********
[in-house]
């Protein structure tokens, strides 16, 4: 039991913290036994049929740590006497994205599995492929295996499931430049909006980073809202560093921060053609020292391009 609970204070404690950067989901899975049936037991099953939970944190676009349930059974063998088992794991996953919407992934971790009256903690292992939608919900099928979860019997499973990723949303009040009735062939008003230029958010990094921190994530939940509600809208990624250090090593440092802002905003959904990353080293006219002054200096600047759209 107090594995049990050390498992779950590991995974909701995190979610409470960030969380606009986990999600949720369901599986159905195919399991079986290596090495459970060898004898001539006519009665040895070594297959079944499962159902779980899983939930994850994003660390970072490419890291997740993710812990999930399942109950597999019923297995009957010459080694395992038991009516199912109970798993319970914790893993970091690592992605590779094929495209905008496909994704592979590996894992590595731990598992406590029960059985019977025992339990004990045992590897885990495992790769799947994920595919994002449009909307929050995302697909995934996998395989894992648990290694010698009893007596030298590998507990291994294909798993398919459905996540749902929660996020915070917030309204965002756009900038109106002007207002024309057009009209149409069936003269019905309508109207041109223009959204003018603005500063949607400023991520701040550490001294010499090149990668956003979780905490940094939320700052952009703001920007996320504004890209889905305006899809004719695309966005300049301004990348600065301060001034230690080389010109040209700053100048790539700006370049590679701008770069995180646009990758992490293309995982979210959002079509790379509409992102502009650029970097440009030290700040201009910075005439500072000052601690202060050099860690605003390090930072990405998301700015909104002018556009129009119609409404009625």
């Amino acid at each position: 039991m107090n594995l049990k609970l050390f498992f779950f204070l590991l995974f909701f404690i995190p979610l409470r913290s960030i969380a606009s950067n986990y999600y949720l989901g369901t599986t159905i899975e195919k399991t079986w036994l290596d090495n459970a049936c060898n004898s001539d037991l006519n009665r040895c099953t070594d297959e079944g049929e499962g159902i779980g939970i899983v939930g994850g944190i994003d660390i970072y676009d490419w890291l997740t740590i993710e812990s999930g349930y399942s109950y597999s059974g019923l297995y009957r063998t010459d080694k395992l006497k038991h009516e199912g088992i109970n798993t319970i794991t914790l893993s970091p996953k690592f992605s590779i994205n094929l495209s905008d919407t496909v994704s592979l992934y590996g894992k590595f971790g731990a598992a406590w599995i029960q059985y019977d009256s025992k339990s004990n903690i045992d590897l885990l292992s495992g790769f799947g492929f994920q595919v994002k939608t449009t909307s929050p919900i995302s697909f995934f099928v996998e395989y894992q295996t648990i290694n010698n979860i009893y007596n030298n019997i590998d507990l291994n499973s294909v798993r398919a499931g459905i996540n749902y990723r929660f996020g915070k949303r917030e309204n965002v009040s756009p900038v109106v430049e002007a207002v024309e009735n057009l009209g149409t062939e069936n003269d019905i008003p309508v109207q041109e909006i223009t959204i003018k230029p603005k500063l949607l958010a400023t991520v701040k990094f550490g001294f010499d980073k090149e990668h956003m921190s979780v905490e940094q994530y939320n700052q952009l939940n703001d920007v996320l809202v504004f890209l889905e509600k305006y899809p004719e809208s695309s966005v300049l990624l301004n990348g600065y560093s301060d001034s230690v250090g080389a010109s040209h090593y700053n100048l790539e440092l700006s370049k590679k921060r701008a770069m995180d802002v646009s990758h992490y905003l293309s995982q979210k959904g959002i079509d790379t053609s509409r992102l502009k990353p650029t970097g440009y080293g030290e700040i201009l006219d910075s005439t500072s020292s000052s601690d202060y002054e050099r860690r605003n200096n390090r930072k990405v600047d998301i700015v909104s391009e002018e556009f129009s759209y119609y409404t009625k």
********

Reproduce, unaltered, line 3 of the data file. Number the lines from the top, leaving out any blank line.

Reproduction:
């Amino acid at each position: 039991m107090n594995l049990k609970l050390f498992f779950f204070l590991l995974f909701f404690i995190p979610l409470r913290s960030i969380a606009s950067n986990y999600y949720l989901g369901t599986t159905i899975e195919k399991t079986w036994l290596d090495n459970a049936c060898n004898s001539d037991l006519n009665r040895c099953t070594d297959e079944g049929e499962g159902i779980g939970i899983v939930g994850g944190i994003d660390i970072y676009d490419w890291l997740t740590i993710e812990s999930g349930y399942s109950y597999s059974g019923l297995y009957r063998t010459d080694k395992l006497k038991h009516e199912g088992i109970n798993t319970i794991t914790l893993s970091p996953k690592f992605s590779i994205n094929l495209s905008d919407t496909v994704s592979l992934y590996g894992k590595f971790g731990a598992a406590w599995i029960q059985y019977d009256s025992k339990s004990n903690i045992d590897l885990l292992s495992g790769f799947g492929f994920q595919v994002k939608t449009t909307s929050p919900i995302s697909f995934f099928v996998e395989y894992q295996t648990i290694n010698n979860i009893y007596n030298n019997i590998d507990l291994n499973s294909v798993r398919a499931g459905i996540n749902y990723r929660f996020g915070k949303r917030e309204n965002v009040s756009p900038v109106v430049e002007a207002v024309e009735n057009l009209g149409t062939e069936n003269d019905i008003p309508v109207q041109e909006i223009t959204i003018k230029p603005k500063l949607l958010a400023t991520v701040k990094f550490g001294f010499d980073k090149e990668h956003m921190s979780v905490e940094q994530y939320n700052q952009l939940n703001d920007v996320l809202v504004f890209l889905e509600k305006y899809p004719e809208s695309s966005v300049l990624l301004n990348g600065y560093s301060d001034s230690v250090g080389a010109s040209h090593y700053n100048l790539e440092l700006s370049k590679k921060r701008a770069m995180d802002v646009s990758h992490y905003l293309s995982q979210k959904g959002i079509d790379t053609s509409r992102l502009k990353p650029t970097g440009y080293g030290e700040i201009l006219d910075s005439t500072s020292s000052s601690d202060y002054e050099r860690r605003n200096n390090r930072k990405v600047d998301i700015v909104s391009e002018e556009f129009s759209y119609y409404t009625k």